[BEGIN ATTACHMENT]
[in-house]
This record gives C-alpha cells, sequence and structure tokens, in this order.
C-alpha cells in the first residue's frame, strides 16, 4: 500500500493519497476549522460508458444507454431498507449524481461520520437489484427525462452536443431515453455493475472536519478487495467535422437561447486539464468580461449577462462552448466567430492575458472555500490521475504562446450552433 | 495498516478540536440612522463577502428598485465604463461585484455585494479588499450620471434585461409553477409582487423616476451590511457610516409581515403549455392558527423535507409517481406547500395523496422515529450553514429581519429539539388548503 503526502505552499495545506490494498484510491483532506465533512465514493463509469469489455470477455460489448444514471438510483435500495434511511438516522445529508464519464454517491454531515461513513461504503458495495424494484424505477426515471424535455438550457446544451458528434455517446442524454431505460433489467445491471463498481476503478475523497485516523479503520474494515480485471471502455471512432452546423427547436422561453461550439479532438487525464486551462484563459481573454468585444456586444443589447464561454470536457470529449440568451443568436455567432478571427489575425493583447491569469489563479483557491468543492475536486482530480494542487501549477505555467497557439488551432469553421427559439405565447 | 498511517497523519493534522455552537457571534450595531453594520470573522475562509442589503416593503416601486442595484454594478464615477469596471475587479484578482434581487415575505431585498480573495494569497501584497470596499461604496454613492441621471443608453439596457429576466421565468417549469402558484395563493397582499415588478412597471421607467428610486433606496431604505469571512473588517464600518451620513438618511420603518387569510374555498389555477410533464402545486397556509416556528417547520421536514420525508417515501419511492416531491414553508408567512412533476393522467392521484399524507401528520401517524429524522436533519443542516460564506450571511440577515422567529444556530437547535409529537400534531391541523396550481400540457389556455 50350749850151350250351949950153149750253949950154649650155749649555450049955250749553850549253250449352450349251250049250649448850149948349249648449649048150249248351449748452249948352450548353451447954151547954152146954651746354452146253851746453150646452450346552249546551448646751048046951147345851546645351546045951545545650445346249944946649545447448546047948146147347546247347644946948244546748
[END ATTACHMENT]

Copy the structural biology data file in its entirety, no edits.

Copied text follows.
[in-house]
This record gives C-alpha cells, sequence and structure tokens, in this order.
C-alpha cells in the first residue's frame, strides 16, 4: 500500500493519497476549522460508458444507454431498507449524481461520520437489484427525462452536443431515453455493475472536519478487495467535422437561447486539464468580461449577462462552448466567430492575458472555500490521475504562446450552433 | 495498516478540536440612522463577502428598485465604463461585484455585494479588499450620471434585461409553477409582487423616476451590511457610516409581515403549455392558527423535507409517481406547500395523496422515529450553514429581519429539539388548503 503526502505552499495545506490494498484510491483532506465533512465514493463509469469489455470477455460489448444514471438510483435500495434511511438516522445529508464519464454517491454531515461513513461504503458495495424494484424505477426515471424535455438550457446544451458528434455517446442524454431505460433489467445491471463498481476503478475523497485516523479503520474494515480485471471502455471512432452546423427547436422561453461550439479532438487525464486551462484563459481573454468585444456586444443589447464561454470536457470529449440568451443568436455567432478571427489575425493583447491569469489563479483557491468543492475536486482530480494542487501549477505555467497557439488551432469553421427559439405565447 | 498511517497523519493534522455552537457571534450595531453594520470573522475562509442589503416593503416601486442595484454594478464615477469596471475587479484578482434581487415575505431585498480573495494569497501584497470596499461604496454613492441621471443608453439596457429576466421565468417549469402558484395563493397582499415588478412597471421607467428610486433606496431604505469571512473588517464600518451620513438618511420603518387569510374555498389555477410533464402545486397556509416556528417547520421536514420525508417515501419511492416531491414553508408567512412533476393522467392521484399524507401528520401517524429524522436533519443542516460564506450571511440577515422567529444556530437547535409529537400534531391541523396550481400540457389556455 50350749850151350250351949950153149750253949950154649650155749649555450049955250749553850549253250449352450349251250049250649448850149948349249648449649048150249248351449748452249948352450548353451447954151547954152146954651746354452146253851746453150646452450346552249546551448646751048046951147345851546645351546045951545545650445346249944946649545447448546047948146147347546247347644946948244546748